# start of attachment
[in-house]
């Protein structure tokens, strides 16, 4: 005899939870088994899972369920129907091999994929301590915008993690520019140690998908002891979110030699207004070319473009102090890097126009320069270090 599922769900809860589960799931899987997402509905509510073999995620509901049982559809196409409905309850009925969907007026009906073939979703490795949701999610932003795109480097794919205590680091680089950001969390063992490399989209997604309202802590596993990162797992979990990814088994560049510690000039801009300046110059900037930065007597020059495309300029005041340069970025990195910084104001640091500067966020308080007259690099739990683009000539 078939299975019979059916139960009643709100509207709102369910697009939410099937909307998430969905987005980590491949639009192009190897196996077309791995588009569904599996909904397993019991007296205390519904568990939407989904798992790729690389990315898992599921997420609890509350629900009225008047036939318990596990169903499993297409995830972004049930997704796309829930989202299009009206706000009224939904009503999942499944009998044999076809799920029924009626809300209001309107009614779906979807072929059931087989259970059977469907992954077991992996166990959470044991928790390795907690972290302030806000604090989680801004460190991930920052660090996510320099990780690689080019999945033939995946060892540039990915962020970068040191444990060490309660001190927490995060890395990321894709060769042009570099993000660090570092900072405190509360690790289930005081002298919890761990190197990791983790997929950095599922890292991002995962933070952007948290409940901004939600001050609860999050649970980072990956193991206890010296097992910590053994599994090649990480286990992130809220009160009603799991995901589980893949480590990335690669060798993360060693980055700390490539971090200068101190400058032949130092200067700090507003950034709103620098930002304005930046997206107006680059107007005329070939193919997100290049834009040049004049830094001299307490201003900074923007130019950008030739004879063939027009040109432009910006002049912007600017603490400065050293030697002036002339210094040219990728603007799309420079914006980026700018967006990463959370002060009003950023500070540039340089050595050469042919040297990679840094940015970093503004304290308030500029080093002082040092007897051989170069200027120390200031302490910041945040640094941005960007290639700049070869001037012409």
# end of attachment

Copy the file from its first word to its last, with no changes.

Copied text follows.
[in-house]
């Protein structure tokens, strides 16, 4: 005899939870088994899972369920129907091999994929301590915008993690520019140690998908002891979110030699207004070319473009102090890097126009320069270090 599922769900809860589960799931899987997402509905509510073999995620509901049982559809196409409905309850009925969907007026009906073939979703490795949701999610932003795109480097794919205590680091680089950001969390063992490399989209997604309202802590596993990162797992979990990814088994560049510690000039801009300046110059900037930065007597020059495309300029005041340069970025990195910084104001640091500067966020308080007259690099739990683009000539 078939299975019979059916139960009643709100509207709102369910697009939410099937909307998430969905987005980590491949639009192009190897196996077309791995588009569904599996909904397993019991007296205390519904568990939407989904798992790729690389990315898992599921997420609890509350629900009225008047036939318990596990169903499993297409995830972004049930997704796309829930989202299009009206706000009224939904009503999942499944009998044999076809799920029924009626809300209001309107009614779906979807072929059931087989259970059977469907992954077991992996166990959470044991928790390795907690972290302030806000604090989680801004460190991930920052660090996510320099990780690689080019999945033939995946060892540039990915962020970068040191444990060490309660001190927490995060890395990321894709060769042009570099993000660090570092900072405190509360690790289930005081002298919890761990190197990791983790997929950095599922890292991002995962933070952007948290409940901004939600001050609860999050649970980072990956193991206890010296097992910590053994599994090649990480286990992130809220009160009603799991995901589980893949480590990335690669060798993360060693980055700390490539971090200068101190400058032949130092200067700090507003950034709103620098930002304005930046997206107006680059107007005329070939193919997100290049834009040049004049830094001299307490201003900074923007130019950008030739004879063939027009040109432009910006002049912007600017603490400065050293030697002036002339210094040219990728603007799309420079914006980026700018967006990463959370002060009003950023500070540039340089050595050469042919040297990679840094940015970093503004304290308030500029080093002082040092007897051989170069200027120390200031302490910041945040640094941005960007290639700049070869001037012409």